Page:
Closer to home, reading Lean In caused me to reflect on the current state of affairs in Nigeria and indeed Africa at large. The question which sprang to my mind was; How high is gender equality on the agenda of political parties in African nations?

Upon my return from New York, an uncle from church gave me a lift home after the service and I seized the opportunity to begin my personal market research.

He asked about my family; “I heard your sis has just graduated from medical school, well done! My wife here is a medical doctor too” – his wife turned back to smile. He then asked, “Was it you or your brother who just received a graduate role at Barclays?” I answered ‘My brother’. Then, with an almost semi-disappointed look on his face he then proceeded to ask “So YOU, what are you studying?” When I responded with ‘Law’, his wide grin had returned. “Ehn?? A doctor, a banker and a lawyer…praise God!”

I then asked him more directly about his thoughts on gender equality in Nigeria at which point he belted out the loudest hysterical laugh I think I’ve ever heard. It must have lasted five minutes because I remember waiting for him to finish just so I could ask him more questions. He turned around as if to judge the seriousness of my question by my facial expression before proceeding to laugh even more, this time uncontrollably with tears streaming down his cheeks. He then began to cough, signalling his laughter was coming to an end before pronouncing a few words I will never forget: “In Nigeria, we don’t even have equality and you want to talk to me about gender equality?”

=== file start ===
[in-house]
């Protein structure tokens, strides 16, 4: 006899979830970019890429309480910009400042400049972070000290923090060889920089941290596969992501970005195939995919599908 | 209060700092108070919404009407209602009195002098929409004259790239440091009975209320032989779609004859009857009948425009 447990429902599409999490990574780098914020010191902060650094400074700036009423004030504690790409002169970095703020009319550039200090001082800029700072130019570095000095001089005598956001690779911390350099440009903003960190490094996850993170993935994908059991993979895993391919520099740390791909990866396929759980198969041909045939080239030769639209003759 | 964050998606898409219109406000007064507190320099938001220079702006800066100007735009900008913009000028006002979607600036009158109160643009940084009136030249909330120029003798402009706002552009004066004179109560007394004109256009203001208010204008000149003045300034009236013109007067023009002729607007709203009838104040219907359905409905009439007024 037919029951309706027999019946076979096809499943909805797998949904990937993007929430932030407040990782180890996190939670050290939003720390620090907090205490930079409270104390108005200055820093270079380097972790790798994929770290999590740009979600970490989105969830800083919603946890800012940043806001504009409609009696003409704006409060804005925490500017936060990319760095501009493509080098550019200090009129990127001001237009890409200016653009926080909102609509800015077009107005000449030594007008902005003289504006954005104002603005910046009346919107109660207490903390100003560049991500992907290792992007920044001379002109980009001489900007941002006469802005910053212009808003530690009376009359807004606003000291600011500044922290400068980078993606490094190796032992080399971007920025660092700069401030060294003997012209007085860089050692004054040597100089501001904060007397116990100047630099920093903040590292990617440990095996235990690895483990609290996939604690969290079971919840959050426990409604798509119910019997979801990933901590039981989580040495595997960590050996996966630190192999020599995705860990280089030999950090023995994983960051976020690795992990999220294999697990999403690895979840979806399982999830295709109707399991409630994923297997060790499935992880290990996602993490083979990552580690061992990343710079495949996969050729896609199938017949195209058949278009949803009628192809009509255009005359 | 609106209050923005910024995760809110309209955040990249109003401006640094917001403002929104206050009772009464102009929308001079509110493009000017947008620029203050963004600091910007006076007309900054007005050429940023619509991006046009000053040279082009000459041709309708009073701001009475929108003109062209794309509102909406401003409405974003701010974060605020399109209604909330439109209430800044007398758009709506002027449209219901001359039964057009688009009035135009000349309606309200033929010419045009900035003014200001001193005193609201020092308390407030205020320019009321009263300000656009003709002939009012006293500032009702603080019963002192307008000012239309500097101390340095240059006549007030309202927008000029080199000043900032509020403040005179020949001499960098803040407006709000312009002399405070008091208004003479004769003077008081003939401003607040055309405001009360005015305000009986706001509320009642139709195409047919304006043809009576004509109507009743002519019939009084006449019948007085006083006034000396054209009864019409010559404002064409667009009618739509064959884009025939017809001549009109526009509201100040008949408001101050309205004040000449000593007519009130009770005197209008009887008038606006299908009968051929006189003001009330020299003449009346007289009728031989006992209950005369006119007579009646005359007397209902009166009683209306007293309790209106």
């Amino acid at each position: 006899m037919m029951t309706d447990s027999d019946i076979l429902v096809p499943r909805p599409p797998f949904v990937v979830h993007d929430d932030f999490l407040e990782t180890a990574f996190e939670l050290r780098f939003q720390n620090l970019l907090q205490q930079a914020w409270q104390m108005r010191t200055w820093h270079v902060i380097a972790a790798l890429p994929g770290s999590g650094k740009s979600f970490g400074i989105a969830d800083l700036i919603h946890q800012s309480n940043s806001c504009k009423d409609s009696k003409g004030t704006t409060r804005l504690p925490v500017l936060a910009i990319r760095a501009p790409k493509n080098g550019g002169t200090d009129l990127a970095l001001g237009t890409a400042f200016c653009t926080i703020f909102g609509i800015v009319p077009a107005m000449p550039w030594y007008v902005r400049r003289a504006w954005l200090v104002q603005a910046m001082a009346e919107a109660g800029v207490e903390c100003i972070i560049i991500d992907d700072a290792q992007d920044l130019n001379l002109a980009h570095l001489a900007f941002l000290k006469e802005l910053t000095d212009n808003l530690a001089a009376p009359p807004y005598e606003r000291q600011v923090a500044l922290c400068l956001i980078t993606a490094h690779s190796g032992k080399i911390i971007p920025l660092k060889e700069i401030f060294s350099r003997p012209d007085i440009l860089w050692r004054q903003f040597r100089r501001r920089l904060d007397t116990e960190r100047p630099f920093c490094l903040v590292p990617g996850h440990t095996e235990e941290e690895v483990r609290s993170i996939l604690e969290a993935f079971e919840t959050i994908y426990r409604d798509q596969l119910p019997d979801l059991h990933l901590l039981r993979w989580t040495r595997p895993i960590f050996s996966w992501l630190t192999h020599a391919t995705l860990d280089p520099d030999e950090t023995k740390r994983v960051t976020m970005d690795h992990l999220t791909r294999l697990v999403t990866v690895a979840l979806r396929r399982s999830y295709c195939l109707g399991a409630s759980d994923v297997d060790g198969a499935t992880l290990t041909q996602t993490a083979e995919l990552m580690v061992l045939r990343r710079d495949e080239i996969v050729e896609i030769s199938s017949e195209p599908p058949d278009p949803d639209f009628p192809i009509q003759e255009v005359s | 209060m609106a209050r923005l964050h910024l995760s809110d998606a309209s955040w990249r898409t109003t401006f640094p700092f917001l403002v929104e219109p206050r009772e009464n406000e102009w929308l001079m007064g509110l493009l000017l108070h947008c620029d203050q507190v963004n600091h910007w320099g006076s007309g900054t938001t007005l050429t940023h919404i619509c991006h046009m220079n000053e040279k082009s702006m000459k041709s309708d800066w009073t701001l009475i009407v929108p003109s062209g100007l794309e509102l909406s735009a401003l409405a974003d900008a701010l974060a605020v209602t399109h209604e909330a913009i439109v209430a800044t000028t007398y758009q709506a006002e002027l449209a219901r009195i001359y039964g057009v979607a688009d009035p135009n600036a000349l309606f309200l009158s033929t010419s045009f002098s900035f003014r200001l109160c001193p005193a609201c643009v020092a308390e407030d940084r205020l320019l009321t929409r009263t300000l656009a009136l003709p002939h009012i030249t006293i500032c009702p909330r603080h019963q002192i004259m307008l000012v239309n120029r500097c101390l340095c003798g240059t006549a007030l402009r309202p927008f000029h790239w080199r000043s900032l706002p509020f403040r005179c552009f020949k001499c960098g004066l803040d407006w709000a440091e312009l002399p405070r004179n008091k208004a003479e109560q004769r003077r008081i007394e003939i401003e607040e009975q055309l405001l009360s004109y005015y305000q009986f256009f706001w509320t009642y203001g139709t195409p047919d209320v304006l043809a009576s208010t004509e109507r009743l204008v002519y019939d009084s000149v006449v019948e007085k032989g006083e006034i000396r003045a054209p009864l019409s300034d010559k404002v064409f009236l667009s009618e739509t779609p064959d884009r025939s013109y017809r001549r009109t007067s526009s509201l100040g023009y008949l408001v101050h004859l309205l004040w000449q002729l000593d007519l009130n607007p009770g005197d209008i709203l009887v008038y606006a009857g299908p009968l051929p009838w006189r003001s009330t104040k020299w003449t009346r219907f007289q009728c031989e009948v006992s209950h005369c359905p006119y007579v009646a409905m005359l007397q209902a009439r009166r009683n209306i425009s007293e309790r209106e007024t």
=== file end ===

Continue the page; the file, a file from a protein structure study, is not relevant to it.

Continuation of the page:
The sad truth is that I couldn’t answer his question. Rather I was left frustrated. Particularly as I was aware of the harsh truth. The continent of Africa is still crying out for basic levels of equality. However, I disagree with the sentiment that we shouldn’t begin to speak out about gender equality. Culture along with many of factors play an important role in shaping our views of both men and women. Ultimately, I agree with Sheryl’s sentiment when speaking about her relationship with her late husband, Dave Goldberg: “We are never at 50-50 at any given moment — perfect equality is hard to define or sustain — but we allow the pendulum to swing back and forth between us,”

What are your thoughts and experiences on feminism & gender equality? Let us know in the comments section below.

Kenny GB

15 Replies to “Kenny: Feminism & New York”

  1. Great read! Had me cracking up and pondering my life at points… That’s the response we get but you’re absolutely right we shouldn’t concede to that sentiment. The man has a point though, with rights and equality we do need to build from the ground up.

    In the west, we literally built from ground zero. The church previously had a big say in gender roles. Then the church got displaced during the enlightenment period and dignity/human rights became the foundation for values such as equality.